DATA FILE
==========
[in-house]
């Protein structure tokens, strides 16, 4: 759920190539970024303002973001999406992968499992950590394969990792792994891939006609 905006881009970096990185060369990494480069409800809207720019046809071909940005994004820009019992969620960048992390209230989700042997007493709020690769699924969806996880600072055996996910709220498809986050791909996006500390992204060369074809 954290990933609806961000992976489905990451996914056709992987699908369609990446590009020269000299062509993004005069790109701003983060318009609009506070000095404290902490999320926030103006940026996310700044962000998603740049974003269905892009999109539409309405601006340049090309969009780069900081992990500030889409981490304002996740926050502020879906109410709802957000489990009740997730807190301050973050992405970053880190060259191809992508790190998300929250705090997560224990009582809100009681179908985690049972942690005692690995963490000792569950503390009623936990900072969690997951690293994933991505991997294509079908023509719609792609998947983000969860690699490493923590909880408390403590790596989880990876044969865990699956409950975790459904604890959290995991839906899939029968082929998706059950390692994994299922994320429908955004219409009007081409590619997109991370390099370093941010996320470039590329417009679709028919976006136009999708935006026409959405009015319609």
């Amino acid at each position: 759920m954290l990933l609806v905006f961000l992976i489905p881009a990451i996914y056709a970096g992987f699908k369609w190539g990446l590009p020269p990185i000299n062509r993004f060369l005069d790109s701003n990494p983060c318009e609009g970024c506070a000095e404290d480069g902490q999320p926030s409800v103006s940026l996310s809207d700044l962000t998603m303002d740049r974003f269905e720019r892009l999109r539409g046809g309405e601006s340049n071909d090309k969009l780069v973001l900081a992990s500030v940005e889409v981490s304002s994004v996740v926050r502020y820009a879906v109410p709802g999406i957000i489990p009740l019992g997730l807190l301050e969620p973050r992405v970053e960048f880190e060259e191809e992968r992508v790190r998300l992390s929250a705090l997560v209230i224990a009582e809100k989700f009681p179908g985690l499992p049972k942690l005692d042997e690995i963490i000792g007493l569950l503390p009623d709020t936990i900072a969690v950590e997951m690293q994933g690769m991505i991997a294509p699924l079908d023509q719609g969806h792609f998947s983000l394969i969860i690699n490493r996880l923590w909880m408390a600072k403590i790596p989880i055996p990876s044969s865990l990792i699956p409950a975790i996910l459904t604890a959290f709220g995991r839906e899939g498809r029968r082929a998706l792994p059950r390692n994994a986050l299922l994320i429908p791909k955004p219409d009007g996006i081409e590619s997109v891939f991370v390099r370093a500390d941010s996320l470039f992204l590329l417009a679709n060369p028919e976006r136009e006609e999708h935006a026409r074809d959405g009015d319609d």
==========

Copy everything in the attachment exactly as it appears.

[in-house]
């Protein structure tokens, strides 16, 4: 759920190539970024303002973001999406992968499992950590394969990792792994891939006609 905006881009970096990185060369990494480069409800809207720019046809071909940005994004820009019992969620960048992390209230989700042997007493709020690769699924969806996880600072055996996910709220498809986050791909996006500390992204060369074809 954290990933609806961000992976489905990451996914056709992987699908369609990446590009020269000299062509993004005069790109701003983060318009609009506070000095404290902490999320926030103006940026996310700044962000998603740049974003269905892009999109539409309405601006340049090309969009780069900081992990500030889409981490304002996740926050502020879906109410709802957000489990009740997730807190301050973050992405970053880190060259191809992508790190998300929250705090997560224990009582809100009681179908985690049972942690005692690995963490000792569950503390009623936990900072969690997951690293994933991505991997294509079908023509719609792609998947983000969860690699490493923590909880408390403590790596989880990876044969865990699956409950975790459904604890959290995991839906899939029968082929998706059950390692994994299922994320429908955004219409009007081409590619997109991370390099370093941010996320470039590329417009679709028919976006136009999708935006026409959405009015319609």
């Amino acid at each position: 759920m954290l990933l609806v905006f961000l992976i489905p881009a990451i996914y056709a970096g992987f699908k369609w190539g990446l590009p020269p990185i000299n062509r993004f060369l005069d790109s701003n990494p983060c318009e609009g970024c506070a000095e404290d480069g902490q999320p926030s409800v103006s940026l996310s809207d700044l962000t998603m303002d740049r974003f269905e720019r892009l999109r539409g046809g309405e601006s340049n071909d090309k969009l780069v973001l900081a992990s500030v940005e889409v981490s304002s994004v996740v926050r502020y820009a879906v109410p709802g999406i957000i489990p009740l019992g997730l807190l301050e969620p973050r992405v970053e960048f880190e060259e191809e992968r992508v790190r998300l992390s929250a705090l997560v209230i224990a009582e809100k989700f009681p179908g985690l499992p049972k942690l005692d042997e690995i963490i000792g007493l569950l503390p009623d709020t936990i900072a969690v950590e997951m690293q994933g690769m991505i991997a294509p699924l079908d023509q719609g969806h792609f998947s983000l394969i969860i690699n490493r996880l923590w909880m408390a600072k403590i790596p989880i055996p990876s044969s865990l990792i699956p409950a975790i996910l459904t604890a959290f709220g995991r839906e899939g498809r029968r082929a998706l792994p059950r390692n994994a986050l299922l994320i429908p791909k955004p219409d009007g996006i081409e590619s997109v891939f991370v390099r370093a500390d941010s996320l470039f992204l590329l417009a679709n060369p028919e976006r136009e006609e999708h935006a026409r074809d959405g009015d319609d």